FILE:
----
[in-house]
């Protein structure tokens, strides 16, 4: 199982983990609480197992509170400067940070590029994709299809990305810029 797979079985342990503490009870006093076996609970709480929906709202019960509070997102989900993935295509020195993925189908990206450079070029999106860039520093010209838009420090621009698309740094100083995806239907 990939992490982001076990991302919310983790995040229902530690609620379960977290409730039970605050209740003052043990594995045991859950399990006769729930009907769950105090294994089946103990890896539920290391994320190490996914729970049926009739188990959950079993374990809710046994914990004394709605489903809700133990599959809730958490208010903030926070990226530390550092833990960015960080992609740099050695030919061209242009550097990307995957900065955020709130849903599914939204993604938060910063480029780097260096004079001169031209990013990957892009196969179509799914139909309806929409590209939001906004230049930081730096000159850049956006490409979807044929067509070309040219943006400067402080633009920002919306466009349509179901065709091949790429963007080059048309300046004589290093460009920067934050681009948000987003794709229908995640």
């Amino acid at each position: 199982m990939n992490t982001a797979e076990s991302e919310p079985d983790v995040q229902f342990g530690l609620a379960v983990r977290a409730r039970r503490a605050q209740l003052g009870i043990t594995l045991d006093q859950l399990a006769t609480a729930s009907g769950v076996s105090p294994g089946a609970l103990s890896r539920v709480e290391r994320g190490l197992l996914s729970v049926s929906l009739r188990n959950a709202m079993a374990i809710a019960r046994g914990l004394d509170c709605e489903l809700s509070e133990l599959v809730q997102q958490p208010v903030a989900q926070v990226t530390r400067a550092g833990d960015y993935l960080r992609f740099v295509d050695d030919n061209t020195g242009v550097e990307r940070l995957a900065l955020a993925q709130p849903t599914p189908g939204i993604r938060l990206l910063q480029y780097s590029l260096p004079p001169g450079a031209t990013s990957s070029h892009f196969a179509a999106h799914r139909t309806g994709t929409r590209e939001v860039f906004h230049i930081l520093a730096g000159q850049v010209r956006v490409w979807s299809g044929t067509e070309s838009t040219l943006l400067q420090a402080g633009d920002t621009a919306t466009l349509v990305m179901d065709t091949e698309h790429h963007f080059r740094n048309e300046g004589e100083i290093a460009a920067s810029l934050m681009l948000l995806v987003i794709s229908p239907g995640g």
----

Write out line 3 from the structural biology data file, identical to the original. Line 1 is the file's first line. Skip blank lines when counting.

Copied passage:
């Amino acid at each position: 199982m990939n992490t982001a797979e076990s991302e919310p079985d983790v995040q229902f342990g530690l609620a379960v983990r977290a409730r039970r503490a605050q209740l003052g009870i043990t594995l045991d006093q859950l399990a006769t609480a729930s009907g769950v076996s105090p294994g089946a609970l103990s890896r539920v709480e290391r994320g190490l197992l996914s729970v049926s929906l009739r188990n959950a709202m079993a374990i809710a019960r046994g914990l004394d509170c709605e489903l809700s509070e133990l599959v809730q997102q958490p208010v903030a989900q926070v990226t530390r400067a550092g833990d960015y993935l960080r992609f740099v295509d050695d030919n061209t020195g242009v550097e990307r940070l995957a900065l955020a993925q709130p849903t599914p189908g939204i993604r938060l990206l910063q480029y780097s590029l260096p004079p001169g450079a031209t990013s990957s070029h892009f196969a179509a999106h799914r139909t309806g994709t929409r590209e939001v860039f906004h230049i930081l520093a730096g000159q850049v010209r956006v490409w979807s299809g044929t067509e070309s838009t040219l943006l400067q420090a402080g633009d920002t621009a919306t466009l349509v990305m179901d065709t091949e698309h790429h963007f080059r740094n048309e300046g004589e100083i290093a460009a920067s810029l934050m681009l948000l995806v987003i794709s229908p239907g995640g």